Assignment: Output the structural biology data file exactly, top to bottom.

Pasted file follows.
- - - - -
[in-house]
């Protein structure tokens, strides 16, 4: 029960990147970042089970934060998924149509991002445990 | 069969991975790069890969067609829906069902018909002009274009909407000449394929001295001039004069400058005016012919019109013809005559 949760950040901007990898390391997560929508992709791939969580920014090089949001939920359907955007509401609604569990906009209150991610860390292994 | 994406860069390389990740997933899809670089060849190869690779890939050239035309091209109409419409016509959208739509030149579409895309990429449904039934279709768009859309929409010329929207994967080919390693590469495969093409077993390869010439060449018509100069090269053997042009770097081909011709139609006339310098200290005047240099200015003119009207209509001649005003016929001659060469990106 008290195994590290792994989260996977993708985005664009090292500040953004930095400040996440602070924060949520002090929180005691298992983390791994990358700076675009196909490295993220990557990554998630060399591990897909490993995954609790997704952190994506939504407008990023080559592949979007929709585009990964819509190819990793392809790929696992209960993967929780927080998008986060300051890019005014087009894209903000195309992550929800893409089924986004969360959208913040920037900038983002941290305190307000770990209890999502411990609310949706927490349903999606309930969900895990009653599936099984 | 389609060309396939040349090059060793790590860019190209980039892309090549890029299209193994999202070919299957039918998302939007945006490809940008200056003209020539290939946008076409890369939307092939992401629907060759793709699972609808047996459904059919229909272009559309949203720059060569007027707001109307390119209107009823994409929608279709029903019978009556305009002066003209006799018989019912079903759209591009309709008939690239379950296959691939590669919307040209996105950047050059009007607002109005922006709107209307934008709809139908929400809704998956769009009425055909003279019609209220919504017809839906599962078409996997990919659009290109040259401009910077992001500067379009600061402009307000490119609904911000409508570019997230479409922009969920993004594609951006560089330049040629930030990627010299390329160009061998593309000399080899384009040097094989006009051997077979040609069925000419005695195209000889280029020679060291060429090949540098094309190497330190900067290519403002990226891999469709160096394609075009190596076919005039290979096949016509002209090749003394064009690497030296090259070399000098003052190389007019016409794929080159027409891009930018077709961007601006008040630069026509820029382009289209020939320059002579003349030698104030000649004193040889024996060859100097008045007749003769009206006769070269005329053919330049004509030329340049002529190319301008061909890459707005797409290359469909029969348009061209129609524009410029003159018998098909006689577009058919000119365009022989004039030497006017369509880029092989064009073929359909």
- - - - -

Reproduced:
[in-house]
């Protein structure tokens, strides 16, 4: 029960990147970042089970934060998924149509991002445990 | 069969991975790069890969067609829906069902018909002009274009909407000449394929001295001039004069400058005016012919019109013809005559 949760950040901007990898390391997560929508992709791939969580920014090089949001939920359907955007509401609604569990906009209150991610860390292994 | 994406860069390389990740997933899809670089060849190869690779890939050239035309091209109409419409016509959208739509030149579409895309990429449904039934279709768009859309929409010329929207994967080919390693590469495969093409077993390869010439060449018509100069090269053997042009770097081909011709139609006339310098200290005047240099200015003119009207209509001649005003016929001659060469990106 008290195994590290792994989260996977993708985005664009090292500040953004930095400040996440602070924060949520002090929180005691298992983390791994990358700076675009196909490295993220990557990554998630060399591990897909490993995954609790997704952190994506939504407008990023080559592949979007929709585009990964819509190819990793392809790929696992209960993967929780927080998008986060300051890019005014087009894209903000195309992550929800893409089924986004969360959208913040920037900038983002941290305190307000770990209890999502411990609310949706927490349903999606309930969900895990009653599936099984 | 389609060309396939040349090059060793790590860019190209980039892309090549890029299209193994999202070919299957039918998302939007945006490809940008200056003209020539290939946008076409890369939307092939992401629907060759793709699972609808047996459904059919229909272009559309949203720059060569007027707001109307390119209107009823994409929608279709029903019978009556305009002066003209006799018989019912079903759209591009309709008939690239379950296959691939590669919307040209996105950047050059009007607002109005922006709107209307934008709809139908929400809704998956769009009425055909003279019609209220919504017809839906599962078409996997990919659009290109040259401009910077992001500067379009600061402009307000490119609904911000409508570019997230479409922009969920993004594609951006560089330049040629930030990627010299390329160009061998593309000399080899384009040097094989006009051997077979040609069925000419005695195209000889280029020679060291060429090949540098094309190497330190900067290519403002990226891999469709160096394609075009190596076919005039290979096949016509002209090749003394064009690497030296090259070399000098003052190389007019016409794929080159027409891009930018077709961007601006008040630069026509820029382009289209020939320059002579003349030698104030000649004193040889024996060859100097008045007749003769009206006769070269005329053919330049004509030329340049002529190319301008061909890459707005797409290359469909029969348009061209129609524009410029003159018998098909006689577009058919000119365009022989004039030497006017369509880029092989064009073929359909």